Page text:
When do humans express more?

Study says people show more positive emotions close to death

People express unexpectedly positive emotions when they are approaching their death, even though thinking about dying can cause considerable anxiety, scientists have found. Fear of death is a fundamental part of the human experience – we dread the possibility of pain and suffering and we worry that we will face the end alone.

However, the actual emotional experiences of the dying are less negative than people expect, according to findings published in the journal Psychological Science.

‘When we imagine our emotions as we approach death, we think mostly of sadness and terror,’ said Kurt Gray of the University of North Carolina at Chapel Hill in the US. ‘But it turns out, dying is less sad and terrifying – and happier – than you think,’ said Gray. The research, which examined the writings of terminally ill patients and inmates on death row, suggests that we focus disproportionately on the negative emotions caused by dying, without considering the broader context of everyday life.

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‘Humans are incredibly adaptive – both physically and emotionally – and we go about our daily lives whether we’re dying or not,’ Gray said. ‘In our imagination, dying is lonely and meaningless, but the final blog posts of terminally ill patients and the last words of death row inmates are filled with love, social connection, and meaning,’ he said. Researchers analysed the emotional content of blog posts from terminally ill patients who were dying of either cancer or amyotrophic lateral sclerosis (ALS).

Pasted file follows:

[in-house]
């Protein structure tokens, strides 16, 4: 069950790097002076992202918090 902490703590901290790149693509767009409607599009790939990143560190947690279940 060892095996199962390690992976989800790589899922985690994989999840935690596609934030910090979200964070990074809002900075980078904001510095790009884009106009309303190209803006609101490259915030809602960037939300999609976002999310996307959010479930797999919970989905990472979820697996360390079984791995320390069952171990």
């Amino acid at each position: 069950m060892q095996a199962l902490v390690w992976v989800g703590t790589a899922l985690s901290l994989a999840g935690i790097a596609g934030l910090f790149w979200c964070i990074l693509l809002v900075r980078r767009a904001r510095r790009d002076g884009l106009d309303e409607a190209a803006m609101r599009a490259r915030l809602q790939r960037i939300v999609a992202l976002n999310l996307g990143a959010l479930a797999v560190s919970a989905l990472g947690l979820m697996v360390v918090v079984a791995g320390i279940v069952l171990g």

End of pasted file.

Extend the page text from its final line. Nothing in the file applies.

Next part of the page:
To be included in the study, the blogs had to have at least 10 posts over at least 3 months and the author had to have died in the course of writing the blog. For comparison, the researchers asked a group of online participants to imagine that they had been diagnosed with terminal cancer and to write a blog post, keeping in mind that they had only a few months to live. Researchers analysed the actual and imagined blog posts for words that described negative and positive emotions, such as ‘fear,’ ‘terror,’ ‘anxiety,’ ‘happiness,’ and ‘love.’

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The results showed that blog posts from individuals who were terminally ill included considerably more positive emotion words and fewer negative emotion words than did those written by participants who simply imagined they were dying. Looking at the patient’s’ blog posts over time, the researchers also found that their use of positive emotion words actually increased as they neared death, while their use of negative emotion words did not.

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